Utilities have set in place over 60 million smart meters in North America during the past ten years. These smart meters are generating massive amounts of data which the utilities now have to figure out a way to manage. Unlike the traditional meters that used to be read only once a month, the smart meters are swamping utilities with readings every 15 minutes, summing up to almost 35,000 readings annually.
However, this upsurge in data also has the capability to transform the interaction between utilities and customers. For instance, Direct Energy, a Texas-based reseller of electricity, has resorted to data analytics by teaming up with Opower. In case the energy consumption rises above the desired levels, alerts are sent to customers in order to take proper actions. The data emanating from smart meters also notifies the users about malfunctioning of any of their electrical appliances, thus preventing unnecessary consumption costs. Thanks to these meters, utilities will surely be able to comprehend a lot more about their customers in the near future.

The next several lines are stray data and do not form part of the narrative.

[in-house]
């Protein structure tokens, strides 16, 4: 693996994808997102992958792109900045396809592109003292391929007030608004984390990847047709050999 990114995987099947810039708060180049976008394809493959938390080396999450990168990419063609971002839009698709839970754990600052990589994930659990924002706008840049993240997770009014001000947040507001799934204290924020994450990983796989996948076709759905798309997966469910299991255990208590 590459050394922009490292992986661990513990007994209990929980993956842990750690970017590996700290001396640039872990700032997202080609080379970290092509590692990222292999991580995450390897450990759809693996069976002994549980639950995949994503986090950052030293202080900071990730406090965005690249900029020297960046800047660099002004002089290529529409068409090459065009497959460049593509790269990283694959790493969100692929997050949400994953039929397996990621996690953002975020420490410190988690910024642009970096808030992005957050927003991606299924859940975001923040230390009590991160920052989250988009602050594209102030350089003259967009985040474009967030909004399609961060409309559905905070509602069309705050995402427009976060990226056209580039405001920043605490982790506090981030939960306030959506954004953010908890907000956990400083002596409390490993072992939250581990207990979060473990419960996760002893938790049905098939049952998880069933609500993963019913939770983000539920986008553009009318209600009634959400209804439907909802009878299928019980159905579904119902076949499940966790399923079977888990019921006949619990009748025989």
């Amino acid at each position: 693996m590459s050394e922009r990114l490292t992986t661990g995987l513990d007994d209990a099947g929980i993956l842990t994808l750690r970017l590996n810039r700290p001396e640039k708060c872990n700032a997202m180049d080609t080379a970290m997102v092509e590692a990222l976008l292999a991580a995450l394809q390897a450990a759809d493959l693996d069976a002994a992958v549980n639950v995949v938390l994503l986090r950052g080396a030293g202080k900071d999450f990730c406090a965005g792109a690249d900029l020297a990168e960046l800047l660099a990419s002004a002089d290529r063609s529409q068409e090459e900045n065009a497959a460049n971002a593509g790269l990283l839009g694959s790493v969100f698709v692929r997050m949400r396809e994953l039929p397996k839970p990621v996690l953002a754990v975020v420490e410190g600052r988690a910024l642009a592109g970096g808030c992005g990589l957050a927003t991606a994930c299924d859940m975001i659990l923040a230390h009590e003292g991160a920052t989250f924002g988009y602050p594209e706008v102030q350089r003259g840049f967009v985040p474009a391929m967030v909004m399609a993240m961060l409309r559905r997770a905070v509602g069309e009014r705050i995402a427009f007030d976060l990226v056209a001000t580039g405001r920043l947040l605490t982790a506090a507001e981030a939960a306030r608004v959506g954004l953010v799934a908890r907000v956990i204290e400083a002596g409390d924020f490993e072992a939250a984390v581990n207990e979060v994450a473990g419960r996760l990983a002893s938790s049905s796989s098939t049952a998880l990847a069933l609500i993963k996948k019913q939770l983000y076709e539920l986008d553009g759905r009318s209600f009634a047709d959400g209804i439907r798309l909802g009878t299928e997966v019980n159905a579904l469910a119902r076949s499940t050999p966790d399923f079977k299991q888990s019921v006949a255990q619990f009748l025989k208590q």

Utilities are also focusing on data that streams in from the grids. For example, a Canadian utility named Hydro One Inc. has installed cutting-edge sensors that help locate equipment in need of repair. In addition, these sensors are equipped with a feature to ping individual components of equipment in order to monitor their condition. Furthermore, utilities are relying on providers of these data-related capabilities including startups as well as big companies like IBM and Oracle instead of developing them on their own.